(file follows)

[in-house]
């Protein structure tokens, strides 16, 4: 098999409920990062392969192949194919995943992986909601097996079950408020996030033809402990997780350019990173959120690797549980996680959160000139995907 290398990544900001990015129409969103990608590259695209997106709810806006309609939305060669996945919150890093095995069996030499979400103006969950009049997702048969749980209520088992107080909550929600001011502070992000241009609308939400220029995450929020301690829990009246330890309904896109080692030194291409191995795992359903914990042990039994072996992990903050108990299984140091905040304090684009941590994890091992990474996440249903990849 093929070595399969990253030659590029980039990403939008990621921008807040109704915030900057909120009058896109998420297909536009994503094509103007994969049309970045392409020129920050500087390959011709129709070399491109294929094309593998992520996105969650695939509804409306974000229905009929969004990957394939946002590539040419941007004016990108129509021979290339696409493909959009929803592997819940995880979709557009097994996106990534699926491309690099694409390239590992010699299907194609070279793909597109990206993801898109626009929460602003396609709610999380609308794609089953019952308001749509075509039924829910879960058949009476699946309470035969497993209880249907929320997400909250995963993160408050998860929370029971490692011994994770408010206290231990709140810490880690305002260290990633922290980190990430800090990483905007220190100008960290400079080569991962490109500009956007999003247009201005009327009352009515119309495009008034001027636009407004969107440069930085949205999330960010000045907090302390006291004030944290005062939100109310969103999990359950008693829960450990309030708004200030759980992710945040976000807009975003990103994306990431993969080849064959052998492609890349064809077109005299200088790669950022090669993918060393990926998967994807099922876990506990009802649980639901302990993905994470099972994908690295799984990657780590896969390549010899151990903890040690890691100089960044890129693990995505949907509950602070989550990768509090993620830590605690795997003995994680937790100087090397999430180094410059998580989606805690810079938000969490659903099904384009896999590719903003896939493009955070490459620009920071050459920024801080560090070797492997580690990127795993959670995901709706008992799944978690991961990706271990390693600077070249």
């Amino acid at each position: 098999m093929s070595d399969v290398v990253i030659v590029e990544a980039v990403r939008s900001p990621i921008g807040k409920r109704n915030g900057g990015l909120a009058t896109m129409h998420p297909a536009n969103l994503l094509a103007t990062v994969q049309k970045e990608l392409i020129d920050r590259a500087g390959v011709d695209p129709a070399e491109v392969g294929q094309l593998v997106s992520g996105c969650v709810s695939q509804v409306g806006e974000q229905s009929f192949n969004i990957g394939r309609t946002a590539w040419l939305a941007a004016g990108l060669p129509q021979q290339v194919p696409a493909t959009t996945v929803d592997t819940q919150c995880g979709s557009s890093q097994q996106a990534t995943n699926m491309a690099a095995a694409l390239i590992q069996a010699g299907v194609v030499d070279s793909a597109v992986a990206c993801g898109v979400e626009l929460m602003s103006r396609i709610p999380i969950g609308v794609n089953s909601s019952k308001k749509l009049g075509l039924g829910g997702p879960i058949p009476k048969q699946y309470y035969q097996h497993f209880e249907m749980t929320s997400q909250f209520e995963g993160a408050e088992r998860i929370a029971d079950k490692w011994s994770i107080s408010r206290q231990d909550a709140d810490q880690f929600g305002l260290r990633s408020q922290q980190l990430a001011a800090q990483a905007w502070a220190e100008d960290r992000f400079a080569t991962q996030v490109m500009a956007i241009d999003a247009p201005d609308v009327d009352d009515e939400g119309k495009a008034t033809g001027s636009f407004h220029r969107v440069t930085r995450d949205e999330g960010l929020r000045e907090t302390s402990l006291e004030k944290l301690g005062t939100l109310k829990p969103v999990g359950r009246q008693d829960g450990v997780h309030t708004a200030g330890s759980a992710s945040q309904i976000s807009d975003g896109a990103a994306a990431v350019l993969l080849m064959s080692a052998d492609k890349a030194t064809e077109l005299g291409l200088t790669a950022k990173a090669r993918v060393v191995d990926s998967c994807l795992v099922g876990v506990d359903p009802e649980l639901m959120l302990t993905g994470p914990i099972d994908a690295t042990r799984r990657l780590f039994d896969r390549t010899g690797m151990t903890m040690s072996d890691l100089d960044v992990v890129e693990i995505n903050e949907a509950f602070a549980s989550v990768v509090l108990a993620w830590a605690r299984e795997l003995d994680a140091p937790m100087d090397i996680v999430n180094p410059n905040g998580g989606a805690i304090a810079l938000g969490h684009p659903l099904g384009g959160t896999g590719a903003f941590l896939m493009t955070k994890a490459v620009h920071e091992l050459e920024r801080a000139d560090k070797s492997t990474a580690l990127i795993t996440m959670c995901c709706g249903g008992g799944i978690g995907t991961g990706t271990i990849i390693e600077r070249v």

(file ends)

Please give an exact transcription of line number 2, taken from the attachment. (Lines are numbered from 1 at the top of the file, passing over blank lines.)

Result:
């Protein structure tokens, strides 16, 4: 098999409920990062392969192949194919995943992986909601097996079950408020996030033809402990997780350019990173959120690797549980996680959160000139995907 290398990544900001990015129409969103990608590259695209997106709810806006309609939305060669996945919150890093095995069996030499979400103006969950009049997702048969749980209520088992107080909550929600001011502070992000241009609308939400220029995450929020301690829990009246330890309904896109080692030194291409191995795992359903914990042990039994072996992990903050108990299984140091905040304090684009941590994890091992990474996440249903990849 093929070595399969990253030659590029980039990403939008990621921008807040109704915030900057909120009058896109998420297909536009994503094509103007994969049309970045392409020129920050500087390959011709129709070399491109294929094309593998992520996105969650695939509804409306974000229905009929969004990957394939946002590539040419941007004016990108129509021979290339696409493909959009929803592997819940995880979709557009097994996106990534699926491309690099694409390239590992010699299907194609070279793909597109990206993801898109626009929460602003396609709610999380609308794609089953019952308001749509075509039924829910879960058949009476699946309470035969497993209880249907929320997400909250995963993160408050998860929370029971490692011994994770408010206290231990709140810490880690305002260290990633922290980190990430800090990483905007220190100008960290400079080569991962490109500009956007999003247009201005009327009352009515119309495009008034001027636009407004969107440069930085949205999330960010000045907090302390006291004030944290005062939100109310969103999990359950008693829960450990309030708004200030759980992710945040976000807009975003990103994306990431993969080849064959052998492609890349064809077109005299200088790669950022090669993918060393990926998967994807099922876990506990009802649980639901302990993905994470099972994908690295799984990657780590896969390549010899151990903890040690890691100089960044890129693990995505949907509950602070989550990768509090993620830590605690795997003995994680937790100087090397999430180094410059998580989606805690810079938000969490659903099904384009896999590719903003896939493009955070490459620009920071050459920024801080560090070797492997580690990127795993959670995901709706008992799944978690991961990706271990390693600077070249």